In this book Pollan states excessively that these plants have thrived because they were able to evolve and adapt to understand what humans want. They, in a sense, define themselves and we are defined based off of them. In Pollan’s writing we work for the plant, and not vice versa. We crop, fertilize, raise, and spend millions on apples because we want them. We risk jail time just to grow the best medical marijuana in town. These aren’t plants in the wild, trying to thrive on their own like the grassy plains, or temperate rainforests, which haven’t evolved to meet what we want. The dandelion for example relies on the wind to spread its’ seeds around the lawn. Humans don’t travel the country side planting dandelions b...
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...to understand that we are not the only species that affects the world; we aren’t the only ones that have an impact on what will happen. Plants need to be viewed as a helping species in our world. All of these plants looked at by Michael Pollan are crops; they help us just as much as we help them by industrializing them they continue to thrive while we are able to profit off peoples wants a desires for these plants. They are continuing to adapt to be used by us, to be transported around the world, to feed our families. Plants play a major role in our lives that some people don’t understand and the greatest threat facing all of these plants is the threat of falling out of fashion, once people lose interest the wonder of these plants are lost.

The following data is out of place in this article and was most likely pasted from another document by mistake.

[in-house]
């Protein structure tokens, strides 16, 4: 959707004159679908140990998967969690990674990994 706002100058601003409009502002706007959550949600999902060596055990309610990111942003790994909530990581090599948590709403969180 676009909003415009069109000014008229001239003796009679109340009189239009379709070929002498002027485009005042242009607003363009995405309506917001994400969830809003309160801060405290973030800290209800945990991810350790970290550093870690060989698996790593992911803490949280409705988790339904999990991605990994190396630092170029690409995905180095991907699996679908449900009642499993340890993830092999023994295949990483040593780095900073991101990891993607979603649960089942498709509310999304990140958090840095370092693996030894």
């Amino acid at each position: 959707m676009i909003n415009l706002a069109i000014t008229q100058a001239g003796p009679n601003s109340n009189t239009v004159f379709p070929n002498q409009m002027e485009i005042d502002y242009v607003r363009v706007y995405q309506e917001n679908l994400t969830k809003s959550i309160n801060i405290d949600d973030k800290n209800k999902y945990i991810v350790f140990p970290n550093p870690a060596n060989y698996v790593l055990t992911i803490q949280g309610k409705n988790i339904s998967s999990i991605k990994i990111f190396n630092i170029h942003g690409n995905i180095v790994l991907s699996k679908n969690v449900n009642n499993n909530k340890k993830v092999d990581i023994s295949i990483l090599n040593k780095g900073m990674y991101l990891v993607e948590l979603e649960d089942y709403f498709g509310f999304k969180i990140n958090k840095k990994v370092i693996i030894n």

Pollan, Michael. The Botany of Desire: A Plant's Eye View of the World. New York: Random House, 2001. Print.
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